2. The defence in substance was that the ceases paid by the plaintiff were assessed on the landlord's share of the profits and were justly payable by them and the defendant also had been paying the cesses due in respect of his share of the profits. It is said that all along ceases have been levied on the landlord's profits separately and the defendant cannot be compelled to pay anything in excess of -what is due on the lessee's share of the profits. The trial Judge on a consideration of the potta came to the conclusion that the entire cesses and not so much of them as are proportionate to the profits made by the defendant were payable by the latter, and in that view of the case it decreed the suit. On appeal by the defendant the District Judge of Burdwan reversed the decision of the trial Court. According to the District Judge, Clause (13) of the potta made the lessee liable for the lessee's share of the cesses only and did not amount to a stipulation to reimburse the lessor for cesses imposed by Government on the lessor's property or profits. It is against this decision that the present second appeal has been preferred. The only point in controversy in this appeal is as to whether the interpretation put upon the potta by the District Judge is correct. Clause 13 of the potta on the construction of which the decision in the appeal hinges reads as follows:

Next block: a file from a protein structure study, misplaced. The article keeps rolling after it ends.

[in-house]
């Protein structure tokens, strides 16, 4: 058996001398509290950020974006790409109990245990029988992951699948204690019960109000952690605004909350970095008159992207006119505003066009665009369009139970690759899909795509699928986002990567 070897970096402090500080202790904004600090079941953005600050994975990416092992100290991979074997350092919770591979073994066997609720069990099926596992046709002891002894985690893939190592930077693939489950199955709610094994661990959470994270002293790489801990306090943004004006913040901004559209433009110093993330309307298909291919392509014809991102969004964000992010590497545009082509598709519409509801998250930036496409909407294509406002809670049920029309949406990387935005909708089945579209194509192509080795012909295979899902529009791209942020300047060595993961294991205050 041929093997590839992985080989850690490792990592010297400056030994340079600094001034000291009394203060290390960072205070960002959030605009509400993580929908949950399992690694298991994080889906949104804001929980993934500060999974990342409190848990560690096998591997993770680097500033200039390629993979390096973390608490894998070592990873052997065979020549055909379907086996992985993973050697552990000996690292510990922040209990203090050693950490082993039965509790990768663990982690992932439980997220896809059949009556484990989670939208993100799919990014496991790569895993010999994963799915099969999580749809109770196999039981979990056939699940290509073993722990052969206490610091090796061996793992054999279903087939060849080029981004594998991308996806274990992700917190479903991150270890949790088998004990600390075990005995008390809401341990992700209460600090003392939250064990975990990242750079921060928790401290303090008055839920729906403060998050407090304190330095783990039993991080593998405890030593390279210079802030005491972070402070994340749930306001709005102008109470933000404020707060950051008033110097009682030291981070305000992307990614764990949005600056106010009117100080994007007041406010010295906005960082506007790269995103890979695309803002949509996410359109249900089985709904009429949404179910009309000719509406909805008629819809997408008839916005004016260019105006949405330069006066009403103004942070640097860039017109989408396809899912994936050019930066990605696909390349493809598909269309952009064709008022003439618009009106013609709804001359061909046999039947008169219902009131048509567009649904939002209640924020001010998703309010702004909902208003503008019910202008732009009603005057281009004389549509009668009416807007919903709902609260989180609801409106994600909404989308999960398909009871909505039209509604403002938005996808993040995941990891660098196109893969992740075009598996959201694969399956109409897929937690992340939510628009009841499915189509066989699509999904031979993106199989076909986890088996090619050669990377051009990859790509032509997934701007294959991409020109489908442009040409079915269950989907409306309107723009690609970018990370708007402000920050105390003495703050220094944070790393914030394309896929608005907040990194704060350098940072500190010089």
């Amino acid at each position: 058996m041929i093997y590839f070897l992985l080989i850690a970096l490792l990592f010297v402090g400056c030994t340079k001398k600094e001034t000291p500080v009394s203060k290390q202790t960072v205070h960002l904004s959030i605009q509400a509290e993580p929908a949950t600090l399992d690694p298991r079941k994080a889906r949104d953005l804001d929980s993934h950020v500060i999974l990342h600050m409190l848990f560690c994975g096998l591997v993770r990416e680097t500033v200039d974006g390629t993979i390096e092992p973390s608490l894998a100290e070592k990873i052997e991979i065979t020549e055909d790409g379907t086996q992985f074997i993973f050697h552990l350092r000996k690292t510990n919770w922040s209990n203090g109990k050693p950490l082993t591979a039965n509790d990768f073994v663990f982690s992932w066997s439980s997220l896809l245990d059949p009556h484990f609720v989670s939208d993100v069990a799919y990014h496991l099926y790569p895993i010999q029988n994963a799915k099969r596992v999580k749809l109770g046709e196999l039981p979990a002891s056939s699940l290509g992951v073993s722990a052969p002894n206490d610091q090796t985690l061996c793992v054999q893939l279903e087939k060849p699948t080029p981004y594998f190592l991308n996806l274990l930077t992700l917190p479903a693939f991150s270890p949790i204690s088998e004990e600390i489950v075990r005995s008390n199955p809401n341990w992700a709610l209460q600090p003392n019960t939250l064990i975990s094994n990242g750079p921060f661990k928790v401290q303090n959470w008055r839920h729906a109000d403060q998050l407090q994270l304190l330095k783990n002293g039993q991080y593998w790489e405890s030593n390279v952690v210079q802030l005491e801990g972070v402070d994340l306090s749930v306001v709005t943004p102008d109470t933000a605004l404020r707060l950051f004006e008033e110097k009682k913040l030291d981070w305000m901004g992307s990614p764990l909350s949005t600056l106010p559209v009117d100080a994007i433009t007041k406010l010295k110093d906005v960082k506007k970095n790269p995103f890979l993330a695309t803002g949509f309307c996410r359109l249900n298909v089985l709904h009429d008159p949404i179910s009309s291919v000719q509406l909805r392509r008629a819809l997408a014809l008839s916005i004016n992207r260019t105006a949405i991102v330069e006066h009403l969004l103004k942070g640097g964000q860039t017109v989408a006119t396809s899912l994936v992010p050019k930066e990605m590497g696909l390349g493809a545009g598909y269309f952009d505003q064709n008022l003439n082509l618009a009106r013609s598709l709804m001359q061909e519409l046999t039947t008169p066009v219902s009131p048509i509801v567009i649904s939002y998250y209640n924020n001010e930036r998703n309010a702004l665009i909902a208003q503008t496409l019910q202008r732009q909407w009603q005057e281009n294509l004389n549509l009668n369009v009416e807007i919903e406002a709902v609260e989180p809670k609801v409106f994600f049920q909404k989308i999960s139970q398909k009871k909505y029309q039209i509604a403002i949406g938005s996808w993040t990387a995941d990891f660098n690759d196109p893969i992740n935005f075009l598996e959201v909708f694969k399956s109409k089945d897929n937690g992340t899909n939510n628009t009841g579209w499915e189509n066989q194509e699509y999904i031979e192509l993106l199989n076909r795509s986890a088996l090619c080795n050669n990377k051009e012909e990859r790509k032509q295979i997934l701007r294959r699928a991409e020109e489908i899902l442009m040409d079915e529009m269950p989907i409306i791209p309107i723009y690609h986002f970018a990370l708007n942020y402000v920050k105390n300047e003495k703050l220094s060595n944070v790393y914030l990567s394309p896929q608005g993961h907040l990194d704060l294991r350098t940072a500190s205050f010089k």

That the lessees shall pay all road cess, Public Works cess and all other Government cesses and taxes payable in respect of the said underground rights or on the profits of the lessees arising therefrom.

3. The District Judge laid stress on the last portion of the clause and his view was that the lessees were liable to pay only what they were bound to pay under law, viz. the cesses levied on their own profits out of the mine. Now, it is not disputed before us by the Advocate-General who appears for the defendant respondent that road cess and Public Works cess are not levied on the lessee's share of the profits. Under Section 6, cess Act, they are assessed on the net annual profit from mines, quarries, etc. and as was held by the Judicial Committee in Manindra Chandra nandi v. Secretary of State (1911) 38 Cal. 372 the expression 'net annual profit' has reference to the property and not to the individual and the royalty that is received by the lessor from the occupier of the mines, is as much a part of the annual profits as the earnings of the occupier himself.